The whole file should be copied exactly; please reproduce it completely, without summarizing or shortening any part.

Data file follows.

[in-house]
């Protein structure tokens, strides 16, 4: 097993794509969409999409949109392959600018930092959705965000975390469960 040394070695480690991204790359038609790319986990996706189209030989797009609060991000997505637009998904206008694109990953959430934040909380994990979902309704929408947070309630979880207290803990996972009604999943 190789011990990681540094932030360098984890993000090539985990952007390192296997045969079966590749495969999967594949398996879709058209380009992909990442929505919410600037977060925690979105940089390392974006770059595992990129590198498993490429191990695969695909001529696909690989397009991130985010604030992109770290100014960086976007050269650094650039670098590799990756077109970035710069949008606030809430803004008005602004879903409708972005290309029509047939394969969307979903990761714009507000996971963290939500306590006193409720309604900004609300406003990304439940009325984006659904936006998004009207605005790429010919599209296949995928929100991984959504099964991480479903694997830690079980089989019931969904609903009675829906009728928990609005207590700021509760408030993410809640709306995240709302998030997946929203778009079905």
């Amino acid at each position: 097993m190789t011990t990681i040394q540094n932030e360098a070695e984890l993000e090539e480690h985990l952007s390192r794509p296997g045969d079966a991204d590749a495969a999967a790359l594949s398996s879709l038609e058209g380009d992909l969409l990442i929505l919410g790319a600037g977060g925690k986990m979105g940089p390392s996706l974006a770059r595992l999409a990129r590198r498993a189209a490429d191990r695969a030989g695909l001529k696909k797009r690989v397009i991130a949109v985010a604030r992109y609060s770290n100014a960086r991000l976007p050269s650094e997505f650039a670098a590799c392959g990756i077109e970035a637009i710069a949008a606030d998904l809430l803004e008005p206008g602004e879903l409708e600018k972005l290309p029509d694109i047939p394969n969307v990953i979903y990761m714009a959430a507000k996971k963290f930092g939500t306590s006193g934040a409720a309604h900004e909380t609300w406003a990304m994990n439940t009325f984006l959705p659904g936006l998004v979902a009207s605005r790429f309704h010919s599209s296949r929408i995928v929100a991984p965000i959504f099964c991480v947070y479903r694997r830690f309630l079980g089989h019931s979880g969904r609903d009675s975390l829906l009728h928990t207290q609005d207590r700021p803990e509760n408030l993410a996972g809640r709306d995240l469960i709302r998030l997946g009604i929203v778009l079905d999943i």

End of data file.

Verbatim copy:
[in-house]
């Protein structure tokens, strides 16, 4: 097993794509969409999409949109392959600018930092959705965000975390469960 040394070695480690991204790359038609790319986990996706189209030989797009609060991000997505637009998904206008694109990953959430934040909380994990979902309704929408947070309630979880207290803990996972009604999943 190789011990990681540094932030360098984890993000090539985990952007390192296997045969079966590749495969999967594949398996879709058209380009992909990442929505919410600037977060925690979105940089390392974006770059595992990129590198498993490429191990695969695909001529696909690989397009991130985010604030992109770290100014960086976007050269650094650039670098590799990756077109970035710069949008606030809430803004008005602004879903409708972005290309029509047939394969969307979903990761714009507000996971963290939500306590006193409720309604900004609300406003990304439940009325984006659904936006998004009207605005790429010919599209296949995928929100991984959504099964991480479903694997830690079980089989019931969904609903009675829906009728928990609005207590700021509760408030993410809640709306995240709302998030997946929203778009079905």
């Amino acid at each position: 097993m190789t011990t990681i040394q540094n932030e360098a070695e984890l993000e090539e480690h985990l952007s390192r794509p296997g045969d079966a991204d590749a495969a999967a790359l594949s398996s879709l038609e058209g380009d992909l969409l990442i929505l919410g790319a600037g977060g925690k986990m979105g940089p390392s996706l974006a770059r595992l999409a990129r590198r498993a189209a490429d191990r695969a030989g695909l001529k696909k797009r690989v397009i991130a949109v985010a604030r992109y609060s770290n100014a960086r991000l976007p050269s650094e997505f650039a670098a590799c392959g990756i077109e970035a637009i710069a949008a606030d998904l809430l803004e008005p206008g602004e879903l409708e600018k972005l290309p029509d694109i047939p394969n969307v990953i979903y990761m714009a959430a507000k996971k963290f930092g939500t306590s006193g934040a409720a309604h900004e909380t609300w406003a990304m994990n439940t009325f984006l959705p659904g936006l998004v979902a009207s605005r790429f309704h010919s599209s296949r929408i995928v929100a991984p965000i959504f099964c991480v947070y479903r694997r830690f309630l079980g089989h019931s979880g969904r609903d009675s975390l829906l009728h928990t207290q609005d207590r700021p803990e509760n408030l993410a996972g809640r709306d995240l469960i709302r998030l997946g009604i929203v778009l079905d999943i």